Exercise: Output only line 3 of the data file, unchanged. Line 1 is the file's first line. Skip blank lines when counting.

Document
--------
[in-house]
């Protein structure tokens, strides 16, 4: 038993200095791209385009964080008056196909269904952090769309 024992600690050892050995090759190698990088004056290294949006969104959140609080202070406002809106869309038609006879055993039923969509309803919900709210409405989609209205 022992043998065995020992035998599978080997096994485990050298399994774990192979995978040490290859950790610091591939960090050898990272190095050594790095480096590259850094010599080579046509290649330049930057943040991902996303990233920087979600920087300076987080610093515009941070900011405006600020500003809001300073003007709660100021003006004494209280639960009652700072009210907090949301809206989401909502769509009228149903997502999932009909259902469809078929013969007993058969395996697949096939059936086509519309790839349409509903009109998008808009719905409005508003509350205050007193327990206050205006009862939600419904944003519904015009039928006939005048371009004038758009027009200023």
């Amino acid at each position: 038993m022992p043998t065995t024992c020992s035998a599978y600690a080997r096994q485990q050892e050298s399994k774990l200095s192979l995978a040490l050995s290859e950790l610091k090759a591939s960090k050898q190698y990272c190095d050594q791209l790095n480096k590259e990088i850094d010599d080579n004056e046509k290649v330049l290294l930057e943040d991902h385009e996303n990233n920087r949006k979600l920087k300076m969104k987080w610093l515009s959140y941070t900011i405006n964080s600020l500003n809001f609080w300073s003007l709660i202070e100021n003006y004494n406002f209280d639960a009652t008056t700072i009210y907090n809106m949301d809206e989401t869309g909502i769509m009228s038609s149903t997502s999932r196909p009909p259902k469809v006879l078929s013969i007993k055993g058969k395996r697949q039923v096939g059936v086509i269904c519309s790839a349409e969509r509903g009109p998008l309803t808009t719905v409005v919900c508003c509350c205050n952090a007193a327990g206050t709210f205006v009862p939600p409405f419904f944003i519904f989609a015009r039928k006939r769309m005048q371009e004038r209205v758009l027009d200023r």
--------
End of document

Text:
């Amino acid at each position: 038993m022992p043998t065995t024992c020992s035998a599978y600690a080997r096994q485990q050892e050298s399994k774990l200095s192979l995978a040490l050995s290859e950790l610091k090759a591939s960090k050898q190698y990272c190095d050594q791209l790095n480096k590259e990088i850094d010599d080579n004056e046509k290649v330049l290294l930057e943040d991902h385009e996303n990233n920087r949006k979600l920087k300076m969104k987080w610093l515009s959140y941070t900011i405006n964080s600020l500003n809001f609080w300073s003007l709660i202070e100021n003006y004494n406002f209280d639960a009652t008056t700072i009210y907090n809106m949301d809206e989401t869309g909502i769509m009228s038609s149903t997502s999932r196909p009909p259902k469809v006879l078929s013969i007993k055993g058969k395996r697949q039923v096939g059936v086509i269904c519309s790839a349409e969509r509903g009109p998008l309803t808009t719905v409005v919900c508003c509350c205050n952090a007193a327990g206050t709210f205006v009862p939600p409405f419904f944003i519904f989609a015009r039928k006939r769309m005048q371009e004038r209205v758009l027009d200023r």